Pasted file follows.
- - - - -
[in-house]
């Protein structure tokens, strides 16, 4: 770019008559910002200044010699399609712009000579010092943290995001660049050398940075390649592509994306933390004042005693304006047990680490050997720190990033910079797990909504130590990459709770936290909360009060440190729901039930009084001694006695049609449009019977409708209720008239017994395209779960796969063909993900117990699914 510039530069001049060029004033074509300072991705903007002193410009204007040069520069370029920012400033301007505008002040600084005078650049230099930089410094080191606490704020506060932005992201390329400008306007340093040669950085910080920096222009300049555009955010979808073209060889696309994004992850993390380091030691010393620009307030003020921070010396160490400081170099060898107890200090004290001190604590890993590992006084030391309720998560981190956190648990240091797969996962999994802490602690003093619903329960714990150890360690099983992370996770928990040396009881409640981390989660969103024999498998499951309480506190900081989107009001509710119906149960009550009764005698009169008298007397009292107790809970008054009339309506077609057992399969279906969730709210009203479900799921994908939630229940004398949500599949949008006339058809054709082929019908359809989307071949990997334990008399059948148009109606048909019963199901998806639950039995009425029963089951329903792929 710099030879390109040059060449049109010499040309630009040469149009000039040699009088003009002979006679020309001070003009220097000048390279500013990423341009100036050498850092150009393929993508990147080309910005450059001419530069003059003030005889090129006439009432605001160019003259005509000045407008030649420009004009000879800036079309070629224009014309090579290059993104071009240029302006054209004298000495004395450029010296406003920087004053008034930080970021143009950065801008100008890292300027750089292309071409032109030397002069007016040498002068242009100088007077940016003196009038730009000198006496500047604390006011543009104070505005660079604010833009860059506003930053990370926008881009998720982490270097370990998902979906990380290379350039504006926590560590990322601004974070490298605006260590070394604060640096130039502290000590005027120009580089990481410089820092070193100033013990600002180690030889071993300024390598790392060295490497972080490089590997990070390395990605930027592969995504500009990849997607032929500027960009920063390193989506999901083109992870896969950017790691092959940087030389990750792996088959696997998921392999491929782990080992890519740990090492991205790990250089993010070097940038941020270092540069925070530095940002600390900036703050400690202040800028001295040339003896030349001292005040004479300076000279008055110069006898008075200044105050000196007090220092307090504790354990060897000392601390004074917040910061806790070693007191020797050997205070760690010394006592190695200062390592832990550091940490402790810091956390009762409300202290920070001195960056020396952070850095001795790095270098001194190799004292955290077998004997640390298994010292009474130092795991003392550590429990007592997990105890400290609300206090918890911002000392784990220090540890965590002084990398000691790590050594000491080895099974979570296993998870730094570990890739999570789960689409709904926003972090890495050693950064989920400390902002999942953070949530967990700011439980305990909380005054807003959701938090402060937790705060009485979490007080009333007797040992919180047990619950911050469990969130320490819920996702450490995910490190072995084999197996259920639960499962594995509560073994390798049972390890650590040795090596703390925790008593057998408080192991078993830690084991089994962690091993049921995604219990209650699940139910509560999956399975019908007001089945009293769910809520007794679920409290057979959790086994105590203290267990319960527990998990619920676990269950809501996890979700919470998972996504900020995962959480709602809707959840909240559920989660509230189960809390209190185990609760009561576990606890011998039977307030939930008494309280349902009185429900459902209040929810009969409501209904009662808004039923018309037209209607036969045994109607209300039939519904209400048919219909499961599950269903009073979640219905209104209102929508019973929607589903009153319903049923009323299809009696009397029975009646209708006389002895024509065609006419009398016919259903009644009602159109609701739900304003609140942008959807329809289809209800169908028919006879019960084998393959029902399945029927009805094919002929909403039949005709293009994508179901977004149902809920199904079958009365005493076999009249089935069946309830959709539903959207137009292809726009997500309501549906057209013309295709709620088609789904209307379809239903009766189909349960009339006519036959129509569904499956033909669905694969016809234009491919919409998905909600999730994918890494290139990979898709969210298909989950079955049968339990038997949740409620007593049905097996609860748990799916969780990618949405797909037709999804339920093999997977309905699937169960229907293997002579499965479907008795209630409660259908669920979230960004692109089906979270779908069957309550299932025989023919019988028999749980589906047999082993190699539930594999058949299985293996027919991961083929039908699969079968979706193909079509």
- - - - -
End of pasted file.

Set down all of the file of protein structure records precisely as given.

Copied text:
[in-house]
């Protein structure tokens, strides 16, 4: 770019008559910002200044010699399609712009000579010092943290995001660049050398940075390649592509994306933390004042005693304006047990680490050997720190990033910079797990909504130590990459709770936290909360009060440190729901039930009084001694006695049609449009019977409708209720008239017994395209779960796969063909993900117990699914 510039530069001049060029004033074509300072991705903007002193410009204007040069520069370029920012400033301007505008002040600084005078650049230099930089410094080191606490704020506060932005992201390329400008306007340093040669950085910080920096222009300049555009955010979808073209060889696309994004992850993390380091030691010393620009307030003020921070010396160490400081170099060898107890200090004290001190604590890993590992006084030391309720998560981190956190648990240091797969996962999994802490602690003093619903329960714990150890360690099983992370996770928990040396009881409640981390989660969103024999498998499951309480506190900081989107009001509710119906149960009550009764005698009169008298007397009292107790809970008054009339309506077609057992399969279906969730709210009203479900799921994908939630229940004398949500599949949008006339058809054709082929019908359809989307071949990997334990008399059948148009109606048909019963199901998806639950039995009425029963089951329903792929 710099030879390109040059060449049109010499040309630009040469149009000039040699009088003009002979006679020309001070003009220097000048390279500013990423341009100036050498850092150009393929993508990147080309910005450059001419530069003059003030005889090129006439009432605001160019003259005509000045407008030649420009004009000879800036079309070629224009014309090579290059993104071009240029302006054209004298000495004395450029010296406003920087004053008034930080970021143009950065801008100008890292300027750089292309071409032109030397002069007016040498002068242009100088007077940016003196009038730009000198006496500047604390006011543009104070505005660079604010833009860059506003930053990370926008881009998720982490270097370990998902979906990380290379350039504006926590560590990322601004974070490298605006260590070394604060640096130039502290000590005027120009580089990481410089820092070193100033013990600002180690030889071993300024390598790392060295490497972080490089590997990070390395990605930027592969995504500009990849997607032929500027960009920063390193989506999901083109992870896969950017790691092959940087030389990750792996088959696997998921392999491929782990080992890519740990090492991205790990250089993010070097940038941020270092540069925070530095940002600390900036703050400690202040800028001295040339003896030349001292005040004479300076000279008055110069006898008075200044105050000196007090220092307090504790354990060897000392601390004074917040910061806790070693007191020797050997205070760690010394006592190695200062390592832990550091940490402790810091956390009762409300202290920070001195960056020396952070850095001795790095270098001194190799004292955290077998004997640390298994010292009474130092795991003392550590429990007592997990105890400290609300206090918890911002000392784990220090540890965590002084990398000691790590050594000491080895099974979570296993998870730094570990890739999570789960689409709904926003972090890495050693950064989920400390902002999942953070949530967990700011439980305990909380005054807003959701938090402060937790705060009485979490007080009333007797040992919180047990619950911050469990969130320490819920996702450490995910490190072995084999197996259920639960499962594995509560073994390798049972390890650590040795090596703390925790008593057998408080192991078993830690084991089994962690091993049921995604219990209650699940139910509560999956399975019908007001089945009293769910809520007794679920409290057979959790086994105590203290267990319960527990998990619920676990269950809501996890979700919470998972996504900020995962959480709602809707959840909240559920989660509230189960809390209190185990609760009561576990606890011998039977307030939930008494309280349902009185429900459902209040929810009969409501209904009662808004039923018309037209209607036969045994109607209300039939519904209400048919219909499961599950269903009073979640219905209104209102929508019973929607589903009153319903049923009323299809009696009397029975009646209708006389002895024509065609006419009398016919259903009644009602159109609701739900304003609140942008959807329809289809209800169908028919006879019960084998393959029902399945029927009805094919002929909403039949005709293009994508179901977004149902809920199904079958009365005493076999009249089935069946309830959709539903959207137009292809726009997500309501549906057209013309295709709620088609789904209307379809239903009766189909349960009339006519036959129509569904499956033909669905694969016809234009491919919409998905909600999730994918890494290139990979898709969210298909989950079955049968339990038997949740409620007593049905097996609860748990799916969780990618949405797909037709999804339920093999997977309905699937169960229907293997002579499965479907008795209630409660259908669920979230960004692109089906979270779908069957309550299932025989023919019988028999749980589906047999082993190699539930594999058949299985293996027919991961083929039908699969079968979706193909079509």